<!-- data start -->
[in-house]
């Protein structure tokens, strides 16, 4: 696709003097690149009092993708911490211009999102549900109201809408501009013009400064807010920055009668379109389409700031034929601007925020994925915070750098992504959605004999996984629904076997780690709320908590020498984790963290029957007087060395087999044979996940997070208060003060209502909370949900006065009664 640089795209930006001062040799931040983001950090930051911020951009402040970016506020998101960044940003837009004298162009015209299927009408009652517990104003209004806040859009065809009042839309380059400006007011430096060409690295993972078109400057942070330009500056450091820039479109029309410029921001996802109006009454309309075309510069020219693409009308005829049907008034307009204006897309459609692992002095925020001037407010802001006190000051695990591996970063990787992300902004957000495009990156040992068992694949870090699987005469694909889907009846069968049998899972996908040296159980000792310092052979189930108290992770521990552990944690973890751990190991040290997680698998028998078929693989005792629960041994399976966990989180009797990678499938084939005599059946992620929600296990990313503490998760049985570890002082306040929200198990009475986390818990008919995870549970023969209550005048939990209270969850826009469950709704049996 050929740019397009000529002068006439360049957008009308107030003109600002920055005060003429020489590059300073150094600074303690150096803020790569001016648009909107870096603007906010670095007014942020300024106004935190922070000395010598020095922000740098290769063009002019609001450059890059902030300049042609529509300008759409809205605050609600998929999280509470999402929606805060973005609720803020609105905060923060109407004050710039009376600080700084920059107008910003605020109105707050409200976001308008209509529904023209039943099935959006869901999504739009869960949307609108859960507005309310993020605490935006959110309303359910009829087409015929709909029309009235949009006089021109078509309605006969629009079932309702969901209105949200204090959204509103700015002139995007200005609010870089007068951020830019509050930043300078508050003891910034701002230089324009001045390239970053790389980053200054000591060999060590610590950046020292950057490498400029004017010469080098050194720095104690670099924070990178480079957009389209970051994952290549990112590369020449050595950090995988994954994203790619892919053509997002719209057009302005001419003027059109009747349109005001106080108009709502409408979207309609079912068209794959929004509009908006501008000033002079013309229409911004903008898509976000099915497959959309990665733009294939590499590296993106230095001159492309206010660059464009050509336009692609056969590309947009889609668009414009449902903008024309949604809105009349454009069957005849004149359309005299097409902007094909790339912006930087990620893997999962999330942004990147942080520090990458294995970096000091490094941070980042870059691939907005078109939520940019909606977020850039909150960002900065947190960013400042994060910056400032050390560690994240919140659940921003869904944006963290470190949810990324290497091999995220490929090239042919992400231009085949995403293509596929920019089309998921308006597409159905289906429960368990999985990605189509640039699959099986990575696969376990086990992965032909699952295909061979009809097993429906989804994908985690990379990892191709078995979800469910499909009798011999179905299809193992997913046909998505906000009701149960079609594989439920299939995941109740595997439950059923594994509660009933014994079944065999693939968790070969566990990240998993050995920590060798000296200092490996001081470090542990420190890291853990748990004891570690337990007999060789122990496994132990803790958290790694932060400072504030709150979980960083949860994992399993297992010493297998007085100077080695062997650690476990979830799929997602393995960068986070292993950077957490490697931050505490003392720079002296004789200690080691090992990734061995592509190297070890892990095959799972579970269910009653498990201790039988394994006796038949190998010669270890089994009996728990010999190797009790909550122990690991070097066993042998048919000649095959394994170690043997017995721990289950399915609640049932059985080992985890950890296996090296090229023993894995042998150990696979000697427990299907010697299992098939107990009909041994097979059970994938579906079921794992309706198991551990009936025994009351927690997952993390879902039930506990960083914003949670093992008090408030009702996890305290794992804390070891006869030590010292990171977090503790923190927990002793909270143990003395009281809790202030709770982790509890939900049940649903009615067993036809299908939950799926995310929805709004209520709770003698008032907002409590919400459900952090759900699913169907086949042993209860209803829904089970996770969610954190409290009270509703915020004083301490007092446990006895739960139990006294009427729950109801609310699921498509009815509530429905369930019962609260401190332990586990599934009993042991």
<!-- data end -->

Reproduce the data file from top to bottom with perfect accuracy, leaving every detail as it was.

[in-house]
């Protein structure tokens, strides 16, 4: 696709003097690149009092993708911490211009999102549900109201809408501009013009400064807010920055009668379109389409700031034929601007925020994925915070750098992504959605004999996984629904076997780690709320908590020498984790963290029957007087060395087999044979996940997070208060003060209502909370949900006065009664 640089795209930006001062040799931040983001950090930051911020951009402040970016506020998101960044940003837009004298162009015209299927009408009652517990104003209004806040859009065809009042839309380059400006007011430096060409690295993972078109400057942070330009500056450091820039479109029309410029921001996802109006009454309309075309510069020219693409009308005829049907008034307009204006897309459609692992002095925020001037407010802001006190000051695990591996970063990787992300902004957000495009990156040992068992694949870090699987005469694909889907009846069968049998899972996908040296159980000792310092052979189930108290992770521990552990944690973890751990190991040290997680698998028998078929693989005792629960041994399976966990989180009797990678499938084939005599059946992620929600296990990313503490998760049985570890002082306040929200198990009475986390818990008919995870549970023969209550005048939990209270969850826009469950709704049996 050929740019397009000529002068006439360049957008009308107030003109600002920055005060003429020489590059300073150094600074303690150096803020790569001016648009909107870096603007906010670095007014942020300024106004935190922070000395010598020095922000740098290769063009002019609001450059890059902030300049042609529509300008759409809205605050609600998929999280509470999402929606805060973005609720803020609105905060923060109407004050710039009376600080700084920059107008910003605020109105707050409200976001308008209509529904023209039943099935959006869901999504739009869960949307609108859960507005309310993020605490935006959110309303359910009829087409015929709909029309009235949009006089021109078509309605006969629009079932309702969901209105949200204090959204509103700015002139995007200005609010870089007068951020830019509050930043300078508050003891910034701002230089324009001045390239970053790389980053200054000591060999060590610590950046020292950057490498400029004017010469080098050194720095104690670099924070990178480079957009389209970051994952290549990112590369020449050595950090995988994954994203790619892919053509997002719209057009302005001419003027059109009747349109005001106080108009709502409408979207309609079912068209794959929004509009908006501008000033002079013309229409911004903008898509976000099915497959959309990665733009294939590499590296993106230095001159492309206010660059464009050509336009692609056969590309947009889609668009414009449902903008024309949604809105009349454009069957005849004149359309005299097409902007094909790339912006930087990620893997999962999330942004990147942080520090990458294995970096000091490094941070980042870059691939907005078109939520940019909606977020850039909150960002900065947190960013400042994060910056400032050390560690994240919140659940921003869904944006963290470190949810990324290497091999995220490929090239042919992400231009085949995403293509596929920019089309998921308006597409159905289906429960368990999985990605189509640039699959099986990575696969376990086990992965032909699952295909061979009809097993429906989804994908985690990379990892191709078995979800469910499909009798011999179905299809193992997913046909998505906000009701149960079609594989439920299939995941109740595997439950059923594994509660009933014994079944065999693939968790070969566990990240998993050995920590060798000296200092490996001081470090542990420190890291853990748990004891570690337990007999060789122990496994132990803790958290790694932060400072504030709150979980960083949860994992399993297992010493297998007085100077080695062997650690476990979830799929997602393995960068986070292993950077957490490697931050505490003392720079002296004789200690080691090992990734061995592509190297070890892990095959799972579970269910009653498990201790039988394994006796038949190998010669270890089994009996728990010999190797009790909550122990690991070097066993042998048919000649095959394994170690043997017995721990289950399915609640049932059985080992985890950890296996090296090229023993894995042998150990696979000697427990299907010697299992098939107990009909041994097979059970994938579906079921794992309706198991551990009936025994009351927690997952993390879902039930506990960083914003949670093992008090408030009702996890305290794992804390070891006869030590010292990171977090503790923190927990002793909270143990003395009281809790202030709770982790509890939900049940649903009615067993036809299908939950799926995310929805709004209520709770003698008032907002409590919400459900952090759900699913169907086949042993209860209803829904089970996770969610954190409290009270509703915020004083301490007092446990006895739960139990006294009427729950109801609310699921498509009815509530429905369930019962609260401190332990586990599934009993042991």